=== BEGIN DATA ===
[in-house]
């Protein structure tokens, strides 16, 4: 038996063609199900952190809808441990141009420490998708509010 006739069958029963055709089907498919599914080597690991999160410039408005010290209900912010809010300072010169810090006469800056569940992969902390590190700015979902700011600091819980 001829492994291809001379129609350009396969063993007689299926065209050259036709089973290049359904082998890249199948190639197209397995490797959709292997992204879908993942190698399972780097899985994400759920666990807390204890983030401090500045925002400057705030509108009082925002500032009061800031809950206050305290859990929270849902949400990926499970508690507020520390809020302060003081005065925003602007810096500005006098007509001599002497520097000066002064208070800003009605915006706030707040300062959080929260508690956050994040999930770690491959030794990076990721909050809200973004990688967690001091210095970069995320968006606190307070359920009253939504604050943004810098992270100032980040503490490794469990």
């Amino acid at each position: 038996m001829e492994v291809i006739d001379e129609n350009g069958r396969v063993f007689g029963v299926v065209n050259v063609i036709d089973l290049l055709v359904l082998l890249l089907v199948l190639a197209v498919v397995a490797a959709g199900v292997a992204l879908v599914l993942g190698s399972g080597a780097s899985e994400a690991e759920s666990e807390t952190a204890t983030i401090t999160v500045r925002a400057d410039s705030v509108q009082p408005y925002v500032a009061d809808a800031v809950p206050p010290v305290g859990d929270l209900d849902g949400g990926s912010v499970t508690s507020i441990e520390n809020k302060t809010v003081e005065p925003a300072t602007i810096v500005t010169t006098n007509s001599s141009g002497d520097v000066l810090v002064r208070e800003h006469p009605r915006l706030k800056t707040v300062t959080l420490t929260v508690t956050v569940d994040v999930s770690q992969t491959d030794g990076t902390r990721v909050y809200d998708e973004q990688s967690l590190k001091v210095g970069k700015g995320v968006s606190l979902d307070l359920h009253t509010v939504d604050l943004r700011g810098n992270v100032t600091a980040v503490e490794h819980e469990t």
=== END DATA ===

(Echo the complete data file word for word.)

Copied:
[in-house]
């Protein structure tokens, strides 16, 4: 038996063609199900952190809808441990141009420490998708509010 006739069958029963055709089907498919599914080597690991999160410039408005010290209900912010809010300072010169810090006469800056569940992969902390590190700015979902700011600091819980 001829492994291809001379129609350009396969063993007689299926065209050259036709089973290049359904082998890249199948190639197209397995490797959709292997992204879908993942190698399972780097899985994400759920666990807390204890983030401090500045925002400057705030509108009082925002500032009061800031809950206050305290859990929270849902949400990926499970508690507020520390809020302060003081005065925003602007810096500005006098007509001599002497520097000066002064208070800003009605915006706030707040300062959080929260508690956050994040999930770690491959030794990076990721909050809200973004990688967690001091210095970069995320968006606190307070359920009253939504604050943004810098992270100032980040503490490794469990």
């Amino acid at each position: 038996m001829e492994v291809i006739d001379e129609n350009g069958r396969v063993f007689g029963v299926v065209n050259v063609i036709d089973l290049l055709v359904l082998l890249l089907v199948l190639a197209v498919v397995a490797a959709g199900v292997a992204l879908v599914l993942g190698s399972g080597a780097s899985e994400a690991e759920s666990e807390t952190a204890t983030i401090t999160v500045r925002a400057d410039s705030v509108q009082p408005y925002v500032a009061d809808a800031v809950p206050p010290v305290g859990d929270l209900d849902g949400g990926s912010v499970t508690s507020i441990e520390n809020k302060t809010v003081e005065p925003a300072t602007i810096v500005t010169t006098n007509s001599s141009g002497d520097v000066l810090v002064r208070e800003h006469p009605r915006l706030k800056t707040v300062t959080l420490t929260v508690t956050v569940d994040v999930s770690q992969t491959d030794g990076t902390r990721v909050y809200d998708e973004q990688s967690l590190k001091v210095g970069k700015g995320v968006s606190l979902d307070l359920h009253t509010v939504d604050l943004r700011g810098n992270v100032t600091a980040v503490e490794h819980e469990t």